NUHW clinicians address National Press Club
Jackie Schalit and Ken Rogers became the first NUHW members to address reporters at the National Press Club in Washington, D.C. They were joined Monday by Rep. Tim Ryan, D-Ohio, a leading voice in Congress on addressing the nation’s opioid addiction crisis, and Culyer Costanzo, who works at an addiction treatment center in Ohio.
Schalit, an infant mental health clinician at UCSF Benioff Children’s Hospital Oakland, and Rogers, a psychologist at Kaiser Permanente and an NUHW vice president, gave journalists a window into the challenges front-line caregivers face at this critical juncture for the nation’s mental health care system.
They discussed the national shortage of mental health clinicians, the ongoing struggle to achieve true mental health parity, and the challenges of caring for families struggling with addiction.
Schalit relayed her recent struggle to find an available treatment center to help a Bay Area man with a one-year-old child end his dependence on heroin.
“Our county mental health and substance abuse system is a disaster,” she said. “It’s overburdened, and it’s just inadequate.”
“We can all do better,” she added. “The kids deserve better. And the families deserve better.”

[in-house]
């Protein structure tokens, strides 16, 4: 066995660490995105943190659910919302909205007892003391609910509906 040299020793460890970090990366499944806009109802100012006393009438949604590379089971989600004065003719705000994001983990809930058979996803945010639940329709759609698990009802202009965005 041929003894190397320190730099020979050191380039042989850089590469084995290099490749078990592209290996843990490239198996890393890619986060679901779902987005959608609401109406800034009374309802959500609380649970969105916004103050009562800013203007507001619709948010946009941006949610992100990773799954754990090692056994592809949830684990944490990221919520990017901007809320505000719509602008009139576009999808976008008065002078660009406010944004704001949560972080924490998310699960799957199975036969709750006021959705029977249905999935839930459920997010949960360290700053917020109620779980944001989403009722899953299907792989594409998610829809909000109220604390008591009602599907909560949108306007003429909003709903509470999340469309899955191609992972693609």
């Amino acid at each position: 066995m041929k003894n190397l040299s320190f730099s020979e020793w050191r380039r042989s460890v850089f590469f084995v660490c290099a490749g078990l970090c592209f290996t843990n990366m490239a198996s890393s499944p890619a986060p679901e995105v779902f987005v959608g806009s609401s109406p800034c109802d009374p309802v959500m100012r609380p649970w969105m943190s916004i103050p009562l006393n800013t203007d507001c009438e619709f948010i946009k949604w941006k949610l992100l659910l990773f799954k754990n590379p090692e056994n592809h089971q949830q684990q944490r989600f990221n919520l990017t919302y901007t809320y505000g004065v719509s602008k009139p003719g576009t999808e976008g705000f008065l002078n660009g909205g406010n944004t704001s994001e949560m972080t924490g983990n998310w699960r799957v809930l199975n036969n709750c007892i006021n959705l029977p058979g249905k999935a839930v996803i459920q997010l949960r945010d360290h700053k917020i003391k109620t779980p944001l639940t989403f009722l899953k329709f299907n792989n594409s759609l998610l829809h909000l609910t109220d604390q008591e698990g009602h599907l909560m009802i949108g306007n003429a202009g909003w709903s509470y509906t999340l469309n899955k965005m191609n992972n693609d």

Rogers told reporters that “the opioid crisis is also a mental health parity crisis.” He added that curing the addiction epidemic requires stricter enforcement of mental health parity laws, more resources for substance abusers and more clinicians on the ground.
Even Kaiser Permanente, a healthcare providerer that offers good pay and benefits, struggles to fill mental health positions, Rogers said. “We have more patients than we have hours to work.”
Rogers said lawmakers should look at programs to help clinicians repay student loans. He also warned that repealing the Affordable Care Act would turn back the clock to when even more people dealing with substance abuse could only get treatment in hospital emergency rooms.
“My colleagues and I are very frustrated that our pleas have been consistently answered with schemes to provide less – and not more – services,” he said. “And we’re hoping that we can start to get issues of mental health parity addressed more directly.”
Schalit and Rogers are joined in Washington, D.C. by fellow NUHW-represented mental health clinicians Elizabeth White and Mark Land-Ariizumi. Along with NUHW President Sal Rosselli, they will be meeting with lawmakers through Wednesday about the opioid crisis and the need to devote greater resources to mental health care.